Dr. Devarajan E, Dr. Naufal Perumpalath, Dr. Athira Prasad, Dr. John J Nalappat, Dr. Saanida MP, Dr. Juvaina PPatient
22 years, male
A 22-year-old male presented with complaints of Russel viper bite followed by pain at the bite site, vomiting and ptosis. On examination, patient had facial puffiness, periorbital and pedal oedema, tachycardia and tachypnoea. No history of any previous comorbidities.
Plain computed tomography of the brain was done. A relatively well-defined hyperdensity of average 65 Hounsfield units noted in the suprasellar region oriented along the pituitary stalk. No hyperdensity was noted involving the pituitary gland. No sellar enlargement or erosions were seen. No other intracranial haemorrhage was noted.
So, the computed tomography diagnosis of snake venom-induced pituitary infundibular haemorrhage was made.
The patient was admitted in the intensive care unit; however, his conditions worsened and succumbed to death after two days.
Snake bites are a relatively common problem in the tropics. The harmful effects of the hemotoxic envenomation from vipers are extensively reported.
Due to the procoagulant and anticoagulant effects of viper venom, both local bleeding manifestations and systemic effects in the form of acute renal injury, myocarditis and pituitary dysfunction are reported (1). The most commonly reported pituitary involvement is of the anterior pituitary with reports of acute and chronic hypopituitarism (2). A Sheehan like picture due to pituitary necrosis from Russel viper envenomation is well documented (3). Posterior pituitary involvement resulting in diabetes insipidus are also described but has less incidence compared to that of anterior pituitary. There has been reported cases of pituitary necrosis following snake bite. We also found case report of subarachnoid haemorrhage (1) and spontaneous intracerebral bleed (4) following hemotoxic envenomation. There is also report of a case of pituitary dysfunction following snake bite with ectopic pituitary bright spot on imaging (5).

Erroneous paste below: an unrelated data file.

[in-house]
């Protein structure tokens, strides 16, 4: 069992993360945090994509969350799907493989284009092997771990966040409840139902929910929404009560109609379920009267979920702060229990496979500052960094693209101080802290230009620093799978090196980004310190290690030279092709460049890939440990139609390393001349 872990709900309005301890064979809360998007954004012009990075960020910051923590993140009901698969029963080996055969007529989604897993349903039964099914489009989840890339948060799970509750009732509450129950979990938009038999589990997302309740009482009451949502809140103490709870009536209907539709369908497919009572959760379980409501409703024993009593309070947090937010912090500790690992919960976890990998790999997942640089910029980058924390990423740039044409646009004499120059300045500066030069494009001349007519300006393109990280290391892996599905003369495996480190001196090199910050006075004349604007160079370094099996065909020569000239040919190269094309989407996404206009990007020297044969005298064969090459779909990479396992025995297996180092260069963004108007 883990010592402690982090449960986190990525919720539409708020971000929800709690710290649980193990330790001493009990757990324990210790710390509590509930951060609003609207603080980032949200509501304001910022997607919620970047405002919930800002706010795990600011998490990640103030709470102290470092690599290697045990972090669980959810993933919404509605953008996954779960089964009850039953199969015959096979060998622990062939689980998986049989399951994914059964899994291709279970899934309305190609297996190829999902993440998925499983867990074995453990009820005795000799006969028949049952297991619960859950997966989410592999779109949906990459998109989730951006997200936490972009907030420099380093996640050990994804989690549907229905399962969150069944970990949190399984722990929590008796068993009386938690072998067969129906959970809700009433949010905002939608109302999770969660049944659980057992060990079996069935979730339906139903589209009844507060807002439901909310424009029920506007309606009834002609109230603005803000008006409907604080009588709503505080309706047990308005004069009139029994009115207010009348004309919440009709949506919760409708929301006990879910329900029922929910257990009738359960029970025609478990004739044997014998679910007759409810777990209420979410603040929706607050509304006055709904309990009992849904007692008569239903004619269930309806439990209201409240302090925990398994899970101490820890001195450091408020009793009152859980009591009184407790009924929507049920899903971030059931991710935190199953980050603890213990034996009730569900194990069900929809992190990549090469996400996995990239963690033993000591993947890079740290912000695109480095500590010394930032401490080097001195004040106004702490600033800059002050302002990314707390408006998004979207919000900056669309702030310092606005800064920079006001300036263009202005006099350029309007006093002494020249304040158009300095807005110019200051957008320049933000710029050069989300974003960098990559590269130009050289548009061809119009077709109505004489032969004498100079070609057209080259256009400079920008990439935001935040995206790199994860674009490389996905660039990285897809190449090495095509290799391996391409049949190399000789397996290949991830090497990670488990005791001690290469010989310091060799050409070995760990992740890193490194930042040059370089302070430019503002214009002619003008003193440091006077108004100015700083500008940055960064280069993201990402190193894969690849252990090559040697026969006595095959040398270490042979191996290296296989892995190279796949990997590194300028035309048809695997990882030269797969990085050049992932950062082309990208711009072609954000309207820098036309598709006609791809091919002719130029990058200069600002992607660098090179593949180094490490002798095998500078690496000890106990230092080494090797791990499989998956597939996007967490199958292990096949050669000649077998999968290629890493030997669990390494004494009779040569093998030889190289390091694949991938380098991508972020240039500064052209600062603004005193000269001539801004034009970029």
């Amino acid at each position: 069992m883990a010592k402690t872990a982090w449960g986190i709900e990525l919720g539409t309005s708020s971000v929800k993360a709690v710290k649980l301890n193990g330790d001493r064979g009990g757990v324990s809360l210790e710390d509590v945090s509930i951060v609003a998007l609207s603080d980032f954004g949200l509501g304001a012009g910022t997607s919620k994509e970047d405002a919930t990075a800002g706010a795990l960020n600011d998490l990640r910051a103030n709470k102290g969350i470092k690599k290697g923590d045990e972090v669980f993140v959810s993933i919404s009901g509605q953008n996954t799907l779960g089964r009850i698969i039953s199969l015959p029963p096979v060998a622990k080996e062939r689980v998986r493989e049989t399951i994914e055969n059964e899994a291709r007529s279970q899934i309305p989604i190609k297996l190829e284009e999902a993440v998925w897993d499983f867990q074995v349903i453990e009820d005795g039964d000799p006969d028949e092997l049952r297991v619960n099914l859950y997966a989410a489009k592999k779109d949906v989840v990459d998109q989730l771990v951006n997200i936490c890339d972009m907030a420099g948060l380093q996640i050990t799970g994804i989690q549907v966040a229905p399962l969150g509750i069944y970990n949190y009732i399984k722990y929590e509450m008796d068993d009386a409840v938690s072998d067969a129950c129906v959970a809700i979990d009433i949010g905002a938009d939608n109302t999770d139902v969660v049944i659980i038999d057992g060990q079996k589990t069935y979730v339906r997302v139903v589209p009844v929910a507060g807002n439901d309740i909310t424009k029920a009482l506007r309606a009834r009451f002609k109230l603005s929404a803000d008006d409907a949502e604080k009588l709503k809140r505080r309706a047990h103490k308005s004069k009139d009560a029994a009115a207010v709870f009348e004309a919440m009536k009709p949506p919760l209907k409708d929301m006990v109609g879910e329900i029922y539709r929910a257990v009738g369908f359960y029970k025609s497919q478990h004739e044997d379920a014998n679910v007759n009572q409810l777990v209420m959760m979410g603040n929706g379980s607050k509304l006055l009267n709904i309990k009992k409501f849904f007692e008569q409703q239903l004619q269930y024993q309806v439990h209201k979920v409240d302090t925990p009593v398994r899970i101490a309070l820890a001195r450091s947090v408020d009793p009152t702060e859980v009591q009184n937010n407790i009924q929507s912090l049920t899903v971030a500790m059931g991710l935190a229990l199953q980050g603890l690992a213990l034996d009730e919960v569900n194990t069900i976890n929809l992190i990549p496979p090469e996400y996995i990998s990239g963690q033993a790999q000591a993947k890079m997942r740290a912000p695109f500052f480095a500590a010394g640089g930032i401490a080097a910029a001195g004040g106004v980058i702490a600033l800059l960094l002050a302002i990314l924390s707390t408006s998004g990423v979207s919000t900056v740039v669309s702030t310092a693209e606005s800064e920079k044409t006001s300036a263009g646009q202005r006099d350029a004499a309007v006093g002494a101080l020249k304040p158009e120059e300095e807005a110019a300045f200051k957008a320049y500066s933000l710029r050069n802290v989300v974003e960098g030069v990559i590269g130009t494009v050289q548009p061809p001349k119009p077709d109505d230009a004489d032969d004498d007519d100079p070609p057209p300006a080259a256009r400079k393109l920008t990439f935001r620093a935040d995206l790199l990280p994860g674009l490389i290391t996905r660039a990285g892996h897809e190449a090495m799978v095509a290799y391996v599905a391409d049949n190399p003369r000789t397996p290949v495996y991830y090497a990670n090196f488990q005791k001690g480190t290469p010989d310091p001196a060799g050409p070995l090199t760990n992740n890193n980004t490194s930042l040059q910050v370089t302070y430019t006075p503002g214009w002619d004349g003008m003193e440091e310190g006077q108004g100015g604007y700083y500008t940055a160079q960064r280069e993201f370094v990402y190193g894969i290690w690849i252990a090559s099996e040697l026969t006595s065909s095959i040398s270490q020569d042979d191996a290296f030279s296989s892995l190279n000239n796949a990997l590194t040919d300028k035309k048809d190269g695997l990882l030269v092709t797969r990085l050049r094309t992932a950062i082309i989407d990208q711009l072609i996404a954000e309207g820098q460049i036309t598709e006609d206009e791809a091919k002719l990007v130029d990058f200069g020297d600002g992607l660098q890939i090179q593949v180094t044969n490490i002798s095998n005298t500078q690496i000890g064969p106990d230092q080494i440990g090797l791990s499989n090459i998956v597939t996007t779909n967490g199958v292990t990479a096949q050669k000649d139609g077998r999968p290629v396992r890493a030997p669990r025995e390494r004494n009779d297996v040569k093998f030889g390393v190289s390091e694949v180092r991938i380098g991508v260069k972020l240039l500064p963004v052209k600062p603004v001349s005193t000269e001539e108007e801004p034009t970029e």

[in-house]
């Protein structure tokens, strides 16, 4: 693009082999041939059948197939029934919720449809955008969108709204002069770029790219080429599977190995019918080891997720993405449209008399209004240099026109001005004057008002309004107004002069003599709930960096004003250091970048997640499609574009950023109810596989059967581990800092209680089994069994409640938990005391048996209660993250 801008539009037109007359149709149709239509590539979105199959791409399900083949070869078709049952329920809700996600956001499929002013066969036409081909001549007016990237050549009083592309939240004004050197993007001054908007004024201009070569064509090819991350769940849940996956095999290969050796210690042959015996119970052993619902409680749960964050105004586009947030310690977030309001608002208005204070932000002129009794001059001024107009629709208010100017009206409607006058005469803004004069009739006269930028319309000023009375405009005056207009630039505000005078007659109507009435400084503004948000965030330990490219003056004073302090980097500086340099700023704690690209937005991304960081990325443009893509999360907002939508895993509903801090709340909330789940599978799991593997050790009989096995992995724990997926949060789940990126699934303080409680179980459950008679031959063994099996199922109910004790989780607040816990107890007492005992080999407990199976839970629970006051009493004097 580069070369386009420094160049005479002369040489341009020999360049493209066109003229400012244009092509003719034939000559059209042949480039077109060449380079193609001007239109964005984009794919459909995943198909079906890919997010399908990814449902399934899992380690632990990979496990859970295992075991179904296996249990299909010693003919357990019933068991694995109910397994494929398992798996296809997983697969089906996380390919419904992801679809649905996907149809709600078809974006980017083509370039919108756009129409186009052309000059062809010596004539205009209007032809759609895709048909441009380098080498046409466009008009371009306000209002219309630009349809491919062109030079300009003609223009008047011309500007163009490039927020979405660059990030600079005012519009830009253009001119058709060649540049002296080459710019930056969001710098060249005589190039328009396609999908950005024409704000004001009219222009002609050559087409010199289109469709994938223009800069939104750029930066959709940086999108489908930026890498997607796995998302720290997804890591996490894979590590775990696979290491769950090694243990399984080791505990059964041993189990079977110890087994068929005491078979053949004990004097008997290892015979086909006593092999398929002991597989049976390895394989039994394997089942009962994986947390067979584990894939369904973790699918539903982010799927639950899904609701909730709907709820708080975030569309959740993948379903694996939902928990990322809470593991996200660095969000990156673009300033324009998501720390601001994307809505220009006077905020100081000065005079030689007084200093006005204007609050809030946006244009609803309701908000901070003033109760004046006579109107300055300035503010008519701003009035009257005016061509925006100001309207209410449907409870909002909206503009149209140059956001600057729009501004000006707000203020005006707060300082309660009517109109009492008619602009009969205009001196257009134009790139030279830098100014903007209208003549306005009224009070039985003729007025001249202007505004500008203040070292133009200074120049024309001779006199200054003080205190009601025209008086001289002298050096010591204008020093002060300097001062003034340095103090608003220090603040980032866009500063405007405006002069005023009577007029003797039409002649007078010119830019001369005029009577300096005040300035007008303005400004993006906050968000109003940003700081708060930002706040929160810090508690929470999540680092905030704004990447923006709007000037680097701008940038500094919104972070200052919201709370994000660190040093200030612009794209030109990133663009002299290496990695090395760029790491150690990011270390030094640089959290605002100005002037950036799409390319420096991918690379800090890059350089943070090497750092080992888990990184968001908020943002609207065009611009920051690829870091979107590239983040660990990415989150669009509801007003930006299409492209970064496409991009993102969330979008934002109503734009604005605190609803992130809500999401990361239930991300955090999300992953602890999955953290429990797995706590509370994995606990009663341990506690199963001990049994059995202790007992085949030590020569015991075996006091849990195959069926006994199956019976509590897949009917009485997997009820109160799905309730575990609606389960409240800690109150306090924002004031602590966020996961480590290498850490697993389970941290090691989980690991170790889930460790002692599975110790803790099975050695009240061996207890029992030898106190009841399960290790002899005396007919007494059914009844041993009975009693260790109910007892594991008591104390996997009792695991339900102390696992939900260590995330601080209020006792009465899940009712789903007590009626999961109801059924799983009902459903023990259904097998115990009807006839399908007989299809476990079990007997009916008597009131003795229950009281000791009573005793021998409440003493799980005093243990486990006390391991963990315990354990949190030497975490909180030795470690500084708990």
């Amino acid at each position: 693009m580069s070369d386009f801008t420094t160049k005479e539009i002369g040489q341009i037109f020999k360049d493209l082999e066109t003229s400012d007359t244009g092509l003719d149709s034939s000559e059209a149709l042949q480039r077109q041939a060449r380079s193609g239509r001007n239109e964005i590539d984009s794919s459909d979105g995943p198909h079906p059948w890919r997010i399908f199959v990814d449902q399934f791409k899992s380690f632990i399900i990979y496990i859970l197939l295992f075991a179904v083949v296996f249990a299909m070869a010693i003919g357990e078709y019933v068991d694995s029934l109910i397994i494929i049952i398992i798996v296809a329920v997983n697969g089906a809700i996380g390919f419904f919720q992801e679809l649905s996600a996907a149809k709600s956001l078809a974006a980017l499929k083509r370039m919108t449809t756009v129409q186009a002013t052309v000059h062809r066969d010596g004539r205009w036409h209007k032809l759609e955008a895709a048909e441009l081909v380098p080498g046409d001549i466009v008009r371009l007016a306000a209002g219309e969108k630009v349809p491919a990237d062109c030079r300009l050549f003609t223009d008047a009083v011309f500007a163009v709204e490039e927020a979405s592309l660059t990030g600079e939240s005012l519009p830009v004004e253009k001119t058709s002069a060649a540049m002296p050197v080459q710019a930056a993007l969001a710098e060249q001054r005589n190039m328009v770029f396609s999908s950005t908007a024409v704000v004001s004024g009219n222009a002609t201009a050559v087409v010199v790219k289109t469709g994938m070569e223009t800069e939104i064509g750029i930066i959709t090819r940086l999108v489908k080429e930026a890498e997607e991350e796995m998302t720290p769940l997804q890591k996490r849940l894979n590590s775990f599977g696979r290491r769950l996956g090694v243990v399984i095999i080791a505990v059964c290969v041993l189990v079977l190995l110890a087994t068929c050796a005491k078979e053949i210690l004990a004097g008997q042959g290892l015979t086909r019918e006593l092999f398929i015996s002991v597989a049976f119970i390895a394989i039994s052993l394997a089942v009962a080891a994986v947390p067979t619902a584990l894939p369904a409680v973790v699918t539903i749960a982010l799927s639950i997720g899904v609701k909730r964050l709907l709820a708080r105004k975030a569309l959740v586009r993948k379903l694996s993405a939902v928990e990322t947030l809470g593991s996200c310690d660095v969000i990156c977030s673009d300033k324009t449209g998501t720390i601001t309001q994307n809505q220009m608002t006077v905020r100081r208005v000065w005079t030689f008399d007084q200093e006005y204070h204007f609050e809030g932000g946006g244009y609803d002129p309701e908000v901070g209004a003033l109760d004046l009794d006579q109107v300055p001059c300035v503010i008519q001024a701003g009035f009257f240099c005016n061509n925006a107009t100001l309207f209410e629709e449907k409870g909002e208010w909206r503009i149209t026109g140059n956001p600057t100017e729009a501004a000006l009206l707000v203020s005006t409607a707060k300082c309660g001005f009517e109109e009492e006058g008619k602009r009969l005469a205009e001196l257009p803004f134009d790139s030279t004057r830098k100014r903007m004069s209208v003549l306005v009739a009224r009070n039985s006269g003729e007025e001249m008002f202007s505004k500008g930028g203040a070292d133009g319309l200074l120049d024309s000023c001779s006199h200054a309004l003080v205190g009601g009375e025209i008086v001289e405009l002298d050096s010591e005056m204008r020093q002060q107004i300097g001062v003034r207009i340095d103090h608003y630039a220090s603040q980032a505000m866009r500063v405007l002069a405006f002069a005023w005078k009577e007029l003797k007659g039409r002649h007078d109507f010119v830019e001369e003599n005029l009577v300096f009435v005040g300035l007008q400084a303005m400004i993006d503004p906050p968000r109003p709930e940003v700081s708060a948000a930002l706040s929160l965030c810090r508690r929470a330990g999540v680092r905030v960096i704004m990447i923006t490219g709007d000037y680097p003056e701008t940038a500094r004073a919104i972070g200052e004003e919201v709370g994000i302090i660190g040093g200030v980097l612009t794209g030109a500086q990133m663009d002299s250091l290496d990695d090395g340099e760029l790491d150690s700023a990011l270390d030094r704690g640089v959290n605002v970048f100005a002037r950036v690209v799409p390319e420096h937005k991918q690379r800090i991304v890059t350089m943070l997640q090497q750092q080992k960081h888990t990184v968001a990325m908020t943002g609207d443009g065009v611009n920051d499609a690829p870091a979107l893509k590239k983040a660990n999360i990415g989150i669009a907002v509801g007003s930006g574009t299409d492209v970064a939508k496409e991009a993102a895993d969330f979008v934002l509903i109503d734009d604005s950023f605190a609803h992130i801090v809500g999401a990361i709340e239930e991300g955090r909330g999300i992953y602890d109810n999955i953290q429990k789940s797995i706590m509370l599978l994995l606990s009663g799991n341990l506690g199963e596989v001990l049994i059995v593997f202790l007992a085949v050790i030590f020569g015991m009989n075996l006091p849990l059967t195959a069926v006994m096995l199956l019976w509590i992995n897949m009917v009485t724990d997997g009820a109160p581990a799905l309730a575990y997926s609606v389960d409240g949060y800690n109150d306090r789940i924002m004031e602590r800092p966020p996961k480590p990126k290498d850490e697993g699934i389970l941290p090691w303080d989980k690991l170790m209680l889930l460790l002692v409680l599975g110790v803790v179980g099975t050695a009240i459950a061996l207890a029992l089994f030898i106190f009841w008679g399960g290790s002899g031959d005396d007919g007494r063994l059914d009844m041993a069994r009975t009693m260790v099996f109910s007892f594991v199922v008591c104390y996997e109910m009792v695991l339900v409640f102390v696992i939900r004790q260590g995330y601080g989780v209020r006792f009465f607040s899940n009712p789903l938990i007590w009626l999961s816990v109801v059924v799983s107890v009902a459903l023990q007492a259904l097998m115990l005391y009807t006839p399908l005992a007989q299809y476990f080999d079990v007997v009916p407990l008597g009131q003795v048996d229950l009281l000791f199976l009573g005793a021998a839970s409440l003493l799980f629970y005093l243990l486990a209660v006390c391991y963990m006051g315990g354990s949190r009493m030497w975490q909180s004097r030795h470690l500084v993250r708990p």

However, although the pathophysiology of a pituitary infundibular haemorrhage in snake envenomation is clear, we could not find any case reports of the same in the literature. So pituitary infundibular haemorrhage is a new radiological finding in hemotoxic snake envenomation. So, in an appropriate clinical setting a radiological finding of infundibular haemorrhage should alert the clinician for possibility of hemotoxic envenomation. Also; these patients may go in for panhypopituitarism later and should be followed up with hormonal assays.
 Roy MK, Dutta J, Chatterjee A, et al. An uncommon initial presentation of snake bite-subarachnoid hemorrhage: A case report with literature review. Ann Indian Acad Neurol. 2015;18(3):348-350. doi:10.4103/0972-2327.157182(PMID: 26425018)
 Naik BN, Bhalla A, Sharma N, Mokta J, Singh S, Gupta P, Rai A, Subbiah S, Bhansali A, Dutta P. Pituitary dysfunction in survivors of Russell's viper snake bite envenomation: A prospective study. Neurol India. 2018 Sep-Oct;66(5):1351-1358. doi: 10.4103/0028-3886.241378 (PMID: 30233002).
 Antonypillai CN, Wass JA, Warrell DA, Rajaratnam HN. Hypopituitarism following envenoming by Russell's vipers (Daboia siamensis and D. russelii) resembling Sheehan's syndrome: first case report from Sri Lanka, a review of the literature and recommendations for endocrine management. QJM. 2011 Feb;104(2):97-108. doi: 10.1093/qjmed/hcq214. Epub 2010 Nov 28 (PMID: 21115460).
 Menon G, Kongwad LI, Nair RP, Gowda AN. Spontaneous Intracerebral Bleed Post Snake Envenomation. J Clin Diagn Res. 2017;11(4):PD03-PD04. doi:10.7860/JCDR/2017/25095.9517 (PMID: 28571206)
 Das L, Bhansali A, Ahuja CK, Korbonits M, Dutta P. Acquired ectopic posterior pituitary bright spot due to vasculotoxic snakebite. AACE Clin Case Rep. 2020;6(5):e207-e211. Published 2020 May 4. doi:10.4158/ACCR-2020-0094 (PMID: 32984522)
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